Following our recent pledge to send aid to the traditional communities that we work with in rural Nepal, we are now following up with the third chapter in a series of reports on our relief efforts in Nepal. Immediately following the news of the first earthquake in Nepal, the Absolute Essential team rallied.
Apparently... some 4.1 billion dollars has been pledged to Nepal and yet they estimate that only a fraction of that has actually been spent on reconstruction projects so far. It seems that the politics of forming the necessary National Reconstruction Authority has stopped the flow of goodwill.
By comparison, the Absolute Essential running total seems like a drop in the ocean… but we did promise to take our funds directly to its final destination as soon as possible. And to tell you exactly what it would be spent on and why.
Which is why in September I personally footed the bill to travel to the damaged eco-paper business in Jiri with our latest relief money. First hand, I was determined to see it spent on a grass-roots project, with the capacity to help a maximum of people on a long term basis.
So the Jiri paper co-operative was my goal. When operational, the employment it generates sustains over a thousand people and the hope is that a well focused, direct approach can make a modest fundraising effort help an entire village get back on its feet.
What was the situation for these Nepalese people after the earthquakes?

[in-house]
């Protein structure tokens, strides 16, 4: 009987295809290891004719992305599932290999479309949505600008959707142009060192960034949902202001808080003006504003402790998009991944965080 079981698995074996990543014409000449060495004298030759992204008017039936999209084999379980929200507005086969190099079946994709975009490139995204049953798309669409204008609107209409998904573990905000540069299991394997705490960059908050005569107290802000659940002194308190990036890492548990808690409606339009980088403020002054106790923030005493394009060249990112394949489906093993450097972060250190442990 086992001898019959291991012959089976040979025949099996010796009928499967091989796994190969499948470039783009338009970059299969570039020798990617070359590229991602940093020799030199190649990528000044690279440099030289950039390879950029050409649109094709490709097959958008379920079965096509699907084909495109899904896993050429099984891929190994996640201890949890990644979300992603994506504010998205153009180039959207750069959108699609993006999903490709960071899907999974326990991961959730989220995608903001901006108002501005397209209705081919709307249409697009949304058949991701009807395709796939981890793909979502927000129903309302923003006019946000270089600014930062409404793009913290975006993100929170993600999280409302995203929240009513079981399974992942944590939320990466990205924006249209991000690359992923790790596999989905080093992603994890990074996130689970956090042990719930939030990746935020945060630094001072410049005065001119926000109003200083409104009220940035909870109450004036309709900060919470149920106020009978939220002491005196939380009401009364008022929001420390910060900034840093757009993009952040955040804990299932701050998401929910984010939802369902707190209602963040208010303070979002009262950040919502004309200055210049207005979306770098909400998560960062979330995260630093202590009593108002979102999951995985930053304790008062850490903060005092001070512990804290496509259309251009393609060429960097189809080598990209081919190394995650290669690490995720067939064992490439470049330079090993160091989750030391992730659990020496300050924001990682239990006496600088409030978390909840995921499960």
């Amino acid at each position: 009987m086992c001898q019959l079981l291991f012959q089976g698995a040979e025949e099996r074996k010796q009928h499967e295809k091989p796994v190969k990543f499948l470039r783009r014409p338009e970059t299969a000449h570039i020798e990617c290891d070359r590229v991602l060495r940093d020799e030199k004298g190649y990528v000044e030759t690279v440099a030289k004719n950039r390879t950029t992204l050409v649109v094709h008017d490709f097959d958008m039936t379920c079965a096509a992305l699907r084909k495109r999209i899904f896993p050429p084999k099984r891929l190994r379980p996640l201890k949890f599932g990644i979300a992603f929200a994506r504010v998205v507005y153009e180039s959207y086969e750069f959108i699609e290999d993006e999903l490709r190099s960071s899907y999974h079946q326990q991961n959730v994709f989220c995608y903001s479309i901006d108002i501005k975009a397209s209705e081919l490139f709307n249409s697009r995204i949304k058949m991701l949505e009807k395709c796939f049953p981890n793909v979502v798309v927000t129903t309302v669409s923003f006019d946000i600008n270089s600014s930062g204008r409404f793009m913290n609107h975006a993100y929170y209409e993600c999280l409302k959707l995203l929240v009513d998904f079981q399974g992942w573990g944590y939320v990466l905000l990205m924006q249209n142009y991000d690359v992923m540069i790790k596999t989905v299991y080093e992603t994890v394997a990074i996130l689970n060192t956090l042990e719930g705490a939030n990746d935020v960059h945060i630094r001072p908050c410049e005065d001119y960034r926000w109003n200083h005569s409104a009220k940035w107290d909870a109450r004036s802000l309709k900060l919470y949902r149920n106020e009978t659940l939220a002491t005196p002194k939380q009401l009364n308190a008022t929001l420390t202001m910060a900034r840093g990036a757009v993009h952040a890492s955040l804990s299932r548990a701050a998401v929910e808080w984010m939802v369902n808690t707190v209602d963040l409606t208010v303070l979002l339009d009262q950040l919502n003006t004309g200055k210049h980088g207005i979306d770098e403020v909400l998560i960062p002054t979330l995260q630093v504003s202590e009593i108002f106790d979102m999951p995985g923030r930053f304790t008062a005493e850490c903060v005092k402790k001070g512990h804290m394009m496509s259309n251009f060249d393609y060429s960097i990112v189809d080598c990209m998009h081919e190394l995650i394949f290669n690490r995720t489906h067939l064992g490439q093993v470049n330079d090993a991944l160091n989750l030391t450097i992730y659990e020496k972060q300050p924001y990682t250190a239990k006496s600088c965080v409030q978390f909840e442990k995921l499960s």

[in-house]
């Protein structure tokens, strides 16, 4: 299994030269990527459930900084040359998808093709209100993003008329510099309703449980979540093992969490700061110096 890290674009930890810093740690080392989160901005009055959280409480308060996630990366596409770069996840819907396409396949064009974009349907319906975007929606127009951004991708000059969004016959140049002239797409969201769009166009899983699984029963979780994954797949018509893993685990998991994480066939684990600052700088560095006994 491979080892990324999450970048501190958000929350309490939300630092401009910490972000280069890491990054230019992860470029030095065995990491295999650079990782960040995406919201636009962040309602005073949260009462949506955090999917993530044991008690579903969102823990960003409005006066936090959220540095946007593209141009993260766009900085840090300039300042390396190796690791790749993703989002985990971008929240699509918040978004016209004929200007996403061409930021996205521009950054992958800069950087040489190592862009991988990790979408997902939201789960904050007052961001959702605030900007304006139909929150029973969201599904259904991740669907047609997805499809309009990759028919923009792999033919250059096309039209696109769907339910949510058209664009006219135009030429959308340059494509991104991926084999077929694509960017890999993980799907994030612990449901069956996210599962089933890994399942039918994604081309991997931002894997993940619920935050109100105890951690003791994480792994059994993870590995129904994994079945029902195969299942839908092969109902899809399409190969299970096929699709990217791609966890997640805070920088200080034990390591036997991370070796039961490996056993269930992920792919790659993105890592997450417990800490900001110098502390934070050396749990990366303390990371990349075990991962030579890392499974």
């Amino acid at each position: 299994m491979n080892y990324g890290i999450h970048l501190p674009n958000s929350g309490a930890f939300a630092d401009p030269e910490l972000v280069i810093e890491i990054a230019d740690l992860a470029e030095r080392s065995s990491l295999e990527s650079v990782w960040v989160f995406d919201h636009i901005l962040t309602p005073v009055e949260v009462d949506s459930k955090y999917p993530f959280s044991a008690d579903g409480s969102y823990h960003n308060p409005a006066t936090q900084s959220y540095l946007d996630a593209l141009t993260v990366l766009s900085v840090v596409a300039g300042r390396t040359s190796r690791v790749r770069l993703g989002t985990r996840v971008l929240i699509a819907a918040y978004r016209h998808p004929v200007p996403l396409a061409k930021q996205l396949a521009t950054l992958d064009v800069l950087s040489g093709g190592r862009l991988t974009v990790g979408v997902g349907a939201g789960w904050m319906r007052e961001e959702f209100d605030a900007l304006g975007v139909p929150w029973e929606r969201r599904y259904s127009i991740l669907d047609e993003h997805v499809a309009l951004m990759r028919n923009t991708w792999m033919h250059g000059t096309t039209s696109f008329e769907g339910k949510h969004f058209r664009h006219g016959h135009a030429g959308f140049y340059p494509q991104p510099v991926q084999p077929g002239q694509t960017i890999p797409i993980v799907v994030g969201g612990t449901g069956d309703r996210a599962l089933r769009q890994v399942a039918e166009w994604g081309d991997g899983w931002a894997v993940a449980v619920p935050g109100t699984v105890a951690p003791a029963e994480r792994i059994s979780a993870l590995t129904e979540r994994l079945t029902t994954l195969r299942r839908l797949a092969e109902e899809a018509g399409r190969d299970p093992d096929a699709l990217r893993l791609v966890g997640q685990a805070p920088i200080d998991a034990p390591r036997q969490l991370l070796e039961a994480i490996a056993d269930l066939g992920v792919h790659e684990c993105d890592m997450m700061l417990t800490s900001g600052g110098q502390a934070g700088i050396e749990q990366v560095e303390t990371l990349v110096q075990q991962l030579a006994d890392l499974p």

Travelling to Jiri on the last leg of the journey from Katmandu was heartbreaking. Our jeep passed through a landscape of mudslides, tarpaulin shelters and rock piles of former homes.
It brought to mind news footage of refugee camps and shanty towns and slowly it dawned on me that realistically, there wasn’t going to be a return to ‘before’ for these people, not for many years – or even generations – to come.
The rain added to the feeling of despair that was tugging at me and as we drove over the hill into Jiri itself I saw yet more destruction and rubble. Many trucks, lots of mud, wandering children, and somehow, incredibly to me, life carrying on. While I was there dwelling on the lifetime of work lost, the dreams in ruins… it seemed that everyone else had found it in themselves to simply get back up and make the best of it.
Though I was the only westerner in a place that would normally be buzzing with tourist hikers, the guesthouse had a blue tarpaulin covering the place where the front had been ripped off, and a sign: WE ARE OPEN. I was given a modest back room that was by relative standards luxurious: dry and clean (but not immune to the 4.8 aftershock that left me dizzy and disoriented, and not for the first time wondering what I was exactly doing there and if I was even safe).
After walking through the village and hearing stories that confirmed how far away outside help is for these rural areas – weeks of coping and improvising, and watching friends and family perish, before aid arrived – I went gratefully to bed. But no relief was to come with sleep, as it rained and rained and I lay there thinking of all those people under tarpaulins with water running through their shelters. And in the darkness, the intermittent tremors, reminding me how fragile it all still was.
Assessing the situation and opening a dialogue for constructive change
The dawn of a new day and it was back to the plan. I followed the project manager and co-operative president through the streets past the quiet resilience of his people starting their day in makeshift homes with grace; the fresh, green vegetable shoots in little garden plots somehow raising my spirits.